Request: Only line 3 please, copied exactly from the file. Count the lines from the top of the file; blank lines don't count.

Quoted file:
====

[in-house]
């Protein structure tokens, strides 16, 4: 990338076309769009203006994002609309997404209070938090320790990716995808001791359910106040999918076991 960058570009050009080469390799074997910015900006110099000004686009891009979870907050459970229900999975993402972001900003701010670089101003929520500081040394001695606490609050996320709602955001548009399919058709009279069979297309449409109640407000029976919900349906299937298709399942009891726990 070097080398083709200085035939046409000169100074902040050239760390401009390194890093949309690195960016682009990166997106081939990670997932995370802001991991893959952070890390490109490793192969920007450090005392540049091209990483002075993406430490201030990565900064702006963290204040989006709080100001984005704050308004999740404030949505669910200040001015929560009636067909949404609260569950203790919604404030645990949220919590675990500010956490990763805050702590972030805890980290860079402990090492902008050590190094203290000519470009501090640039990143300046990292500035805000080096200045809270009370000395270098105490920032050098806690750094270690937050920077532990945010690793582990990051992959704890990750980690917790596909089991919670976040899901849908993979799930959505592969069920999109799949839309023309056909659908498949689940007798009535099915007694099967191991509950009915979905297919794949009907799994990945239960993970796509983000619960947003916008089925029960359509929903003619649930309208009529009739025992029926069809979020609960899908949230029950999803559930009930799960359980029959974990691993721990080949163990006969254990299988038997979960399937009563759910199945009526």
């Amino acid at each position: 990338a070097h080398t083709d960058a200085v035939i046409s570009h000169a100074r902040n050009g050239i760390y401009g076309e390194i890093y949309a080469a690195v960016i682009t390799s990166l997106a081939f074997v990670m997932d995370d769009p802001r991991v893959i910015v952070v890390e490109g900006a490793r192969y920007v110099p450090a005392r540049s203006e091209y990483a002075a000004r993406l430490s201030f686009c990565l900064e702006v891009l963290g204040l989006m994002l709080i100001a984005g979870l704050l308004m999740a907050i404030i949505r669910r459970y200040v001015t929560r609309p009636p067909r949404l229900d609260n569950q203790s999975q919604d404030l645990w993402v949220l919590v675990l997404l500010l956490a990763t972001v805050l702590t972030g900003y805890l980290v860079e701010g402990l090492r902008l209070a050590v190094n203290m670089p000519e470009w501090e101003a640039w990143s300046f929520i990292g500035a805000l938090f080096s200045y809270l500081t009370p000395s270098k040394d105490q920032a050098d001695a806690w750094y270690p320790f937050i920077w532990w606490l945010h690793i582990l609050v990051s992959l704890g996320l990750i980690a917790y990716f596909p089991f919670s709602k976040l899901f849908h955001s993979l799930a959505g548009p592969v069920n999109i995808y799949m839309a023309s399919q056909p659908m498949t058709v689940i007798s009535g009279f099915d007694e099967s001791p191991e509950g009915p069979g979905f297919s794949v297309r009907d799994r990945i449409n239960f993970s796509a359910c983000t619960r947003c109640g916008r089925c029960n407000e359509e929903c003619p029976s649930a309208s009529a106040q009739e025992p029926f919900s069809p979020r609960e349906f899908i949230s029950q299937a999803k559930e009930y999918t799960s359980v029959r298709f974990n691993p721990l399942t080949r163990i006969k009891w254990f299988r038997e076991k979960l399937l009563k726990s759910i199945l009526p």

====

């Amino acid at each position: 990338a070097h080398t083709d960058a200085v035939i046409s570009h000169a100074r902040n050009g050239i760390y401009g076309e390194i890093y949309a080469a690195v960016i682009t390799s990166l997106a081939f074997v990670m997932d995370d769009p802001r991991v893959i910015v952070v890390e490109g900006a490793r192969y920007v110099p450090a005392r540049s203006e091209y990483a002075a000004r993406l430490s201030f686009c990565l900064e702006v891009l963290g204040l989006m994002l709080i100001a984005g979870l704050l308004m999740a907050i404030i949505r669910r459970y200040v001015t929560r609309p009636p067909r949404l229900d609260n569950q203790s999975q919604d404030l645990w993402v949220l919590v675990l997404l500010l956490a990763t972001v805050l702590t972030g900003y805890l980290v860079e701010g402990l090492r902008l209070a050590v190094n203290m670089p000519e470009w501090e101003a640039w990143s300046f929520i990292g500035a805000l938090f080096s200045y809270l500081t009370p000395s270098k040394d105490q920032a050098d001695a806690w750094y270690p320790f937050i920077w532990w606490l945010h690793i582990l609050v990051s992959l704890g996320l990750i980690a917790y990716f596909p089991f919670s709602k976040l899901f849908h955001s993979l799930a959505g548009p592969v069920n999109i995808y799949m839309a023309s399919q056909p659908m498949t058709v689940i007798s009535g009279f099915d007694e099967s001791p191991e509950g009915p069979g979905f297919s794949v297309r009907d799994r990945i449409n239960f993970s796509a359910c983000t619960r947003c109640g916008r089925c029960n407000e359509e929903c003619p029976s649930a309208s009529a106040q009739e025992p029926f919900s069809p979020r609960e349906f899908i949230s029950q299937a999803k559930e009930y999918t799960s359980v029959r298709f974990n691993p721990l399942t080949r163990i006969k009891w254990f299988r038997e076991k979960l399937l009563k726990s759910i199945l009526p």